The long tail effect is well document by now and is one of those seminal thoughts that has spawned many books and even more powerpoint slides. But, there is another element of Web 2.0 that is equally a truism. There are only ever a few true winners in any industry. Look at eBay, Dell, Amazon and Google.

The proposed acquisition of ITV by NTL produces a consolidation in the UK TV industry that would have been impossible even a decade ago. Regulation was so tight that the London commercial TV franchise was split in two (Thames, then Carlton and my former employers, LWT) and even morning TV had its own franchise.

Now, it's the time of giants. In the UK this means Sky, the BBC, ITV and then RTL's five and Channel 4 as the smaller players in the oligopoly, with BT, Carphone Warehouse, France Telecom/Orange and Tiscali as the wannabes.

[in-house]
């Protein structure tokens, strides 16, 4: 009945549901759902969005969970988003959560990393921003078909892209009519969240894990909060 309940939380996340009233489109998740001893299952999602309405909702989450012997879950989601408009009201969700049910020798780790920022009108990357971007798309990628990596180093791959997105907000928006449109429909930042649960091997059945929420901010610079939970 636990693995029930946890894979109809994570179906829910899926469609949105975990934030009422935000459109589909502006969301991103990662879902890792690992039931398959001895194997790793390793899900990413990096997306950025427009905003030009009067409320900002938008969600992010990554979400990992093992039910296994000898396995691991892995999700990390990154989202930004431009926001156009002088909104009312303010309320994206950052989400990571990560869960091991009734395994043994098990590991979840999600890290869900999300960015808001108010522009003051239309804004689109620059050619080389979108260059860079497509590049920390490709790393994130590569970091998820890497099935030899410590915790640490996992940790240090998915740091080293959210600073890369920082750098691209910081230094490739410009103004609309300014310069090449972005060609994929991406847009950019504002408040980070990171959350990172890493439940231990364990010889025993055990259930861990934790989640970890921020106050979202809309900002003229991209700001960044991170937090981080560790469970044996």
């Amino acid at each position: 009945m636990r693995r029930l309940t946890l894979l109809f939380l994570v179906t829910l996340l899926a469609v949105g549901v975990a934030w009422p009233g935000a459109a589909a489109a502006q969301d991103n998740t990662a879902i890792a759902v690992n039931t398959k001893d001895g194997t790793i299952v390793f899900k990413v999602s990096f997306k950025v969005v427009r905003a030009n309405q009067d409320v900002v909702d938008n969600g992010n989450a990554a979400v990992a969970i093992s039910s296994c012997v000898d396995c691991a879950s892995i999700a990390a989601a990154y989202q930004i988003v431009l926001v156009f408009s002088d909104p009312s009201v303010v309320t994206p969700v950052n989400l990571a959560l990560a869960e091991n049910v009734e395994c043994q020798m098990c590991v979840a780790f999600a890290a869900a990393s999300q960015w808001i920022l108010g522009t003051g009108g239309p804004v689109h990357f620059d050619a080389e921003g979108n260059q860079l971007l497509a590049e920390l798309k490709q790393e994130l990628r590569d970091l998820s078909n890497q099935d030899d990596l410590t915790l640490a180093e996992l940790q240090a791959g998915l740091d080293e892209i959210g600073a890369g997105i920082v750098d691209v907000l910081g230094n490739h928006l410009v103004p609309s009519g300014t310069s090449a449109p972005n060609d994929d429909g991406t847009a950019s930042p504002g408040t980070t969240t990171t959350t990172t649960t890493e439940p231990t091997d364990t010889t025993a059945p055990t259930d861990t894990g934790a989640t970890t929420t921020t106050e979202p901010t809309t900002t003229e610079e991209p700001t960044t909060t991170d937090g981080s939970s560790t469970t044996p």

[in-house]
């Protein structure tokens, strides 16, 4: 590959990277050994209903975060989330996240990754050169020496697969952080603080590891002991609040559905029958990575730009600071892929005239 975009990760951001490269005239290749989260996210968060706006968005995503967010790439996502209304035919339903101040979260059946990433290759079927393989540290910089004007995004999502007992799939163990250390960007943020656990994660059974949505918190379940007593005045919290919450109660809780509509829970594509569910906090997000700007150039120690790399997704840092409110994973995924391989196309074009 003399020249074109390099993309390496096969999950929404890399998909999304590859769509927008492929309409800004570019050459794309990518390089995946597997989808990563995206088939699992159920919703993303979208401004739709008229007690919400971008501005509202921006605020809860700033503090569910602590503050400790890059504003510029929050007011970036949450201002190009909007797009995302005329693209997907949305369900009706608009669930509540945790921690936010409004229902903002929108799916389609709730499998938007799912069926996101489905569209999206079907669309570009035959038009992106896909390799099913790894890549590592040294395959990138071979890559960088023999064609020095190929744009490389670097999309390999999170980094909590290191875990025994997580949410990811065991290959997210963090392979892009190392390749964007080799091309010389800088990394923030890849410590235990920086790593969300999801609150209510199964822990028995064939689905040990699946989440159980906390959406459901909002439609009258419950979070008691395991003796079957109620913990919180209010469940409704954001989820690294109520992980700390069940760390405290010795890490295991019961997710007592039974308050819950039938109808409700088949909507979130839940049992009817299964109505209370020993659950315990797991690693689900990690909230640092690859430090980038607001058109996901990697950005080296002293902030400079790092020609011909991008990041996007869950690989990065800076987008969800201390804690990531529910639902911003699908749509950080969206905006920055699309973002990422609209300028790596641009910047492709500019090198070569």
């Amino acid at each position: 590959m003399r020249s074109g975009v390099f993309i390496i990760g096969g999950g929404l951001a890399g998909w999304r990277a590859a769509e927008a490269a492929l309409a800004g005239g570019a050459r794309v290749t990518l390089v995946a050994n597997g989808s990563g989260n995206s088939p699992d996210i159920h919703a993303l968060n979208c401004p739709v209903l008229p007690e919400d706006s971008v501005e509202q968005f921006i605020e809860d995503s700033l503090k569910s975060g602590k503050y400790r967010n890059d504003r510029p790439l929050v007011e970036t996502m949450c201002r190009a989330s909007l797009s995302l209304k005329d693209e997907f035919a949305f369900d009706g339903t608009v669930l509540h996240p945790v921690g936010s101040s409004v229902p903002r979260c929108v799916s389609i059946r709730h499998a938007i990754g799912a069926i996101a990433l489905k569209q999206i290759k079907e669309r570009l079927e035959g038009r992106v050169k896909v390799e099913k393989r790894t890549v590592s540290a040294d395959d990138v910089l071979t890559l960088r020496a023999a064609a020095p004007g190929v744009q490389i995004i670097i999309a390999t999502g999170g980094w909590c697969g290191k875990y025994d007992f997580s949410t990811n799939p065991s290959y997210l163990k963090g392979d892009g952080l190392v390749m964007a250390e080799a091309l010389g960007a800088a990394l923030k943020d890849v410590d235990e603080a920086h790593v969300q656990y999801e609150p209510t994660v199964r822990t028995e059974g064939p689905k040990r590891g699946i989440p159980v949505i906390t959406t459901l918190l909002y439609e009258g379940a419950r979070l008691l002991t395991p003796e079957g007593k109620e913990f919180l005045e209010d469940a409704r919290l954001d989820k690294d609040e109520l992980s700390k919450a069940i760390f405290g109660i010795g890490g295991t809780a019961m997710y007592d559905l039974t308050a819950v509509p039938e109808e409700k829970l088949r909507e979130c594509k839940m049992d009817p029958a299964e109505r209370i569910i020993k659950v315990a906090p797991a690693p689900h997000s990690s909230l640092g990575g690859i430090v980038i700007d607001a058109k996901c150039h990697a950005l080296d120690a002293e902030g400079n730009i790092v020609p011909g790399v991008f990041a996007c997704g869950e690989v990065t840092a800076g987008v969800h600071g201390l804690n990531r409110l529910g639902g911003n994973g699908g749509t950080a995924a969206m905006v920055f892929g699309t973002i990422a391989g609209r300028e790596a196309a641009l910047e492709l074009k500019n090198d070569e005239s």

Even production companies are amalgamated with large companies such as Tinopolis and Endemol aggregating smaller players.

So, even as the tail grows longer, the 'head' grows bigger. In fact, I believe that the long tail is a bit of a misrepresentation - the branchiosaurus effect is closer to the truth. There are giants, there are mid market players (like the production companies listed above and C4 and five) and then there's the long tail.

Will technology prove enough of an advantage for the smaller players ? Well, it's difficult to see why, if you have NTL or Sky why you should switch and the joker in the pack is Freeview.

My conclusion ? Run channels, not delivery services - that's the land of the giants.